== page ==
On Tuesday, General Motors Korea Company announced it will stop production and close one of its four vehicle assembly plants in South Korea by the end of May as part of a restructuring of its money-losing business in Asia’s fourth-biggest economy.
The plant is located in Gunsan, 270 kilometers south of Seoul, which employs some 2,000 workers. The Gunsan facility has been increasingly underutilized, running at about 20 percent of capacity over the past three years, making continued operations unsustainable. The automaker has five production factories in Korea, where four are car assembly plants and one is a transmission factory.
The decision comes as part of GM’s wide restructuring program across the globe. It has been phasing out underperforming productions and it “is now focused on finding a solution for its South Korean operations,” the local unit of the US carmaker said in a statement.
“The performance of our operations in South Korea needs to be urgently addressed by GM Korea and its key stakeholders. As we are at a critical juncture of needing to make product allocation decisions, the ongoing discussions must demonstrate significant progress by the end of February, when GM will make important decisions on next steps,” Barry Engle, GM Executive Vice President, said in a statement.
The company has recently asked its key stakeholders, including its labor union and the South Korean government, for support as it pushes forward a program to turn its loss-making business around. Such move needs the full support of all parties, it said.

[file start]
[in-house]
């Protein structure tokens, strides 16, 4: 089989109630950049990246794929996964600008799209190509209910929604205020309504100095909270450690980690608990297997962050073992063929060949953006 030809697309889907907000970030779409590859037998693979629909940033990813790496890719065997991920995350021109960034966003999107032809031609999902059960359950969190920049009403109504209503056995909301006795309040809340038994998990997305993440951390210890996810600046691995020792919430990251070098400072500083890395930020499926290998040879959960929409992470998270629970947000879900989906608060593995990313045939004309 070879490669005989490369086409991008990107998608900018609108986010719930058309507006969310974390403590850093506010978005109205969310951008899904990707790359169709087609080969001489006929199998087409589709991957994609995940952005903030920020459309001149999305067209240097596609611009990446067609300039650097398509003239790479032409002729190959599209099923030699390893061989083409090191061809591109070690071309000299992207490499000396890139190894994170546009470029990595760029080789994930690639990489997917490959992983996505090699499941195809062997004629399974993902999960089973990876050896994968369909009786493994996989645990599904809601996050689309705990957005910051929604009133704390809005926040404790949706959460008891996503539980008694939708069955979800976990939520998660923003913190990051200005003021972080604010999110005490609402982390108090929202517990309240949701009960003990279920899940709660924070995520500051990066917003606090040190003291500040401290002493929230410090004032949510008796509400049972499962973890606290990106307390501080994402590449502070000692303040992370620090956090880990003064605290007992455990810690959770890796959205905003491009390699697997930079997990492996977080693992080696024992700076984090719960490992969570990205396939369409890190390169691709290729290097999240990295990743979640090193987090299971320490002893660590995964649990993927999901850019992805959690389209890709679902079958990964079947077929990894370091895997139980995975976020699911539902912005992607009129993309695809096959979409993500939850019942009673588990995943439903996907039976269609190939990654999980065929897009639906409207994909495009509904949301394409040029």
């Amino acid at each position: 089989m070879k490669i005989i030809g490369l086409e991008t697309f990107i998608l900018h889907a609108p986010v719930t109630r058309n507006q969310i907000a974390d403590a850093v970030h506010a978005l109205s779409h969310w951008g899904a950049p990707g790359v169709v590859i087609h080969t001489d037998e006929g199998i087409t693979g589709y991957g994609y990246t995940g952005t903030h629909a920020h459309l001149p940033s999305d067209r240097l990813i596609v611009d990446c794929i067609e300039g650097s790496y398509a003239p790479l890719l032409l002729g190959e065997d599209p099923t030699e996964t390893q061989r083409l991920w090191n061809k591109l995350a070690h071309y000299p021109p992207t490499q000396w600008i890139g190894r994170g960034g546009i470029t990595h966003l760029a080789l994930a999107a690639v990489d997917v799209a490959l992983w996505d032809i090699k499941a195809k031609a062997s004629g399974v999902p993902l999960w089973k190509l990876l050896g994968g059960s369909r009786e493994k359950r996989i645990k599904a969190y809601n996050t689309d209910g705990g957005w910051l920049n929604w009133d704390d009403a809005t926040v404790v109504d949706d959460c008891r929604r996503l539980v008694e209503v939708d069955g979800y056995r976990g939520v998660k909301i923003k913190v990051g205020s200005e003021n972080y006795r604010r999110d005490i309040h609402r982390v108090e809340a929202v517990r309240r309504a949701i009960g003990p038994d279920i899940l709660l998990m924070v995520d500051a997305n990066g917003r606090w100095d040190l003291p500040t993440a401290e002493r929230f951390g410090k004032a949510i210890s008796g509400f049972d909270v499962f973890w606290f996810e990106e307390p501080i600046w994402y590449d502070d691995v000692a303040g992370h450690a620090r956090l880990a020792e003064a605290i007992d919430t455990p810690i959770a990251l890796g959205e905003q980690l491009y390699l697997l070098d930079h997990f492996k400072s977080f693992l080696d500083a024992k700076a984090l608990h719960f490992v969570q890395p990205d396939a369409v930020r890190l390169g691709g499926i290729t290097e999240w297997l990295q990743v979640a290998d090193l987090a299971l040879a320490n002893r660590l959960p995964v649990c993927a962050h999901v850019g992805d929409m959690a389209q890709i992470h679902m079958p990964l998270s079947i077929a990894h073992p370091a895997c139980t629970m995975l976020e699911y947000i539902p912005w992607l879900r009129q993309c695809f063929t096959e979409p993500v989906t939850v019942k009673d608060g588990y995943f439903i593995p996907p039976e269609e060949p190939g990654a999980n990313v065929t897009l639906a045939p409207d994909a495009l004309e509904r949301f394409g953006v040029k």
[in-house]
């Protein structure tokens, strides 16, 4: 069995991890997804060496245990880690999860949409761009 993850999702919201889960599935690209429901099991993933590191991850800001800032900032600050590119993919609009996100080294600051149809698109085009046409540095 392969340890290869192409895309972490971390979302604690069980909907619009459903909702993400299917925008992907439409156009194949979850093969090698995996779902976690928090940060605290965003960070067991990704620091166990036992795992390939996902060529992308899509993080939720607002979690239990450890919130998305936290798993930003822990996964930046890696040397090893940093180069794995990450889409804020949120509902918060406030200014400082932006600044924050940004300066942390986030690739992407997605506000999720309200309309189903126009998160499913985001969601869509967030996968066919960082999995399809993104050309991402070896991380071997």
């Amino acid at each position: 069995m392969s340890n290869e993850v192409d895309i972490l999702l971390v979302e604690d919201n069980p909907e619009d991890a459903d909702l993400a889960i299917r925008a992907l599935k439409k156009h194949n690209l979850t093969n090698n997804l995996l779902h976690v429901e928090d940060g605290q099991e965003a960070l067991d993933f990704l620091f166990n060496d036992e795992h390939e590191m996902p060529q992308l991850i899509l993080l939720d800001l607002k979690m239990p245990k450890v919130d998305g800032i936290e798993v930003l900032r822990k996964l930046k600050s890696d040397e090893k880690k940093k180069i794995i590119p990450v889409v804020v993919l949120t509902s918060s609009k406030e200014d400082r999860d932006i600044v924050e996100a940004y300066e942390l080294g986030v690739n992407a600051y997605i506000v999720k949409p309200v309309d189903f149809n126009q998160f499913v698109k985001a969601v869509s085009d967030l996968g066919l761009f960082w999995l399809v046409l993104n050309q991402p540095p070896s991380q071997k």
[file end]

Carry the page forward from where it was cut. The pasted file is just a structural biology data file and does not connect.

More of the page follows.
“This is a necessary but difficult first step in our efforts to restructure our operations in South Korea. We recognize the contribution and support of our employees, the wider Gunsan and Jeonbuk communities and government leaders, particularly through the most recent difficult period,” Kaher Kazem, GM Korea President
GM plans to spend up to $850 million this year, including approximately $475 million in non-cash impairments and $375 million in employee-related cash. This is to preserve a sustainable presence for its Korean unit, the statement said.
GM Korea’s combined sales plunged 12 percent on-year to 524,547 vehicles from 597,165 for the whole of 2017.
GM partakes a 77 percent stake in GM Korea and the state-run Korea Development Bank (KDB) holds a 17 percent stake in the maker of the Chevrolet Spark minicar, the Cruze compact, and the Captiva SUV.
The Seoul government and GM Korea’s union issued statements in response to the carmaker’s move to close the Gunsan factory.
The South Korean government expressed deep concerns over the decision by the automobile company to shut down Gunsan plant, saying the KDB will meet with GM to check the GM Korea’s operations.
“Given its impact on the local economy, the government will continue talks with GM over the normalization of its Korean unit,” the finance ministry said in a statement.
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